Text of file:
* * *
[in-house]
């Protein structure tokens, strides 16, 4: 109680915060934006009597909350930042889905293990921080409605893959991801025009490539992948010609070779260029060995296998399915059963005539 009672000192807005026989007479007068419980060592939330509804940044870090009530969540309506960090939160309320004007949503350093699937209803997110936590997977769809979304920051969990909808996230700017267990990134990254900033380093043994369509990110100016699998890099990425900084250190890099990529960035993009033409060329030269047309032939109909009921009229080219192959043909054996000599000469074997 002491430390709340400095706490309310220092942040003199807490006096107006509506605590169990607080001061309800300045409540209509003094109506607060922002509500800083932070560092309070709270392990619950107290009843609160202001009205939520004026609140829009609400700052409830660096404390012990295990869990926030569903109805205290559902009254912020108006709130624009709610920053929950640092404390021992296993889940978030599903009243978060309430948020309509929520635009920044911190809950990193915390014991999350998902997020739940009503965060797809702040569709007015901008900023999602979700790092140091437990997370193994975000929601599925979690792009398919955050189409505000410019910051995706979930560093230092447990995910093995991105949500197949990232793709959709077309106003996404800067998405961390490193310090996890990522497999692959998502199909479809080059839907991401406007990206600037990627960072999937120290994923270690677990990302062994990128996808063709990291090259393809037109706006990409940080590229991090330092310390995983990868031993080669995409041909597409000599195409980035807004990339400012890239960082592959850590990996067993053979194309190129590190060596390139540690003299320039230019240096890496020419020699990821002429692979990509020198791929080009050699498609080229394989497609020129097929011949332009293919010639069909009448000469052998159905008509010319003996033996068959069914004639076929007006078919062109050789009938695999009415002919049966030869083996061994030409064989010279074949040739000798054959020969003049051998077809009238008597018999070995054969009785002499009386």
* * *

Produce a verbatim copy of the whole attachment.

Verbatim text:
[in-house]
């Protein structure tokens, strides 16, 4: 109680915060934006009597909350930042889905293990921080409605893959991801025009490539992948010609070779260029060995296998399915059963005539 009672000192807005026989007479007068419980060592939330509804940044870090009530969540309506960090939160309320004007949503350093699937209803997110936590997977769809979304920051969990909808996230700017267990990134990254900033380093043994369509990110100016699998890099990425900084250190890099990529960035993009033409060329030269047309032939109909009921009229080219192959043909054996000599000469074997 002491430390709340400095706490309310220092942040003199807490006096107006509506605590169990607080001061309800300045409540209509003094109506607060922002509500800083932070560092309070709270392990619950107290009843609160202001009205939520004026609140829009609400700052409830660096404390012990295990869990926030569903109805205290559902009254912020108006709130624009709610920053929950640092404390021992296993889940978030599903009243978060309430948020309509929520635009920044911190809950990193915390014991999350998902997020739940009503965060797809702040569709007015901008900023999602979700790092140091437990997370193994975000929601599925979690792009398919955050189409505000410019910051995706979930560093230092447990995910093995991105949500197949990232793709959709077309106003996404800067998405961390490193310090996890990522497999692959998502199909479809080059839907991401406007990206600037990627960072999937120290994923270690677990990302062994990128996808063709990291090259393809037109706006990409940080590229991090330092310390995983990868031993080669995409041909597409000599195409980035807004990339400012890239960082592959850590990996067993053979194309190129590190060596390139540690003299320039230019240096890496020419020699990821002429692979990509020198791929080009050699498609080229394989497609020129097929011949332009293919010639069909009448000469052998159905008509010319003996033996068959069914004639076929007006078919062109050789009938695999009415002919049966030869083996061994030409064989010279074949040739000798054959020969003049051998077809009238008597018999070995054969009785002499009386």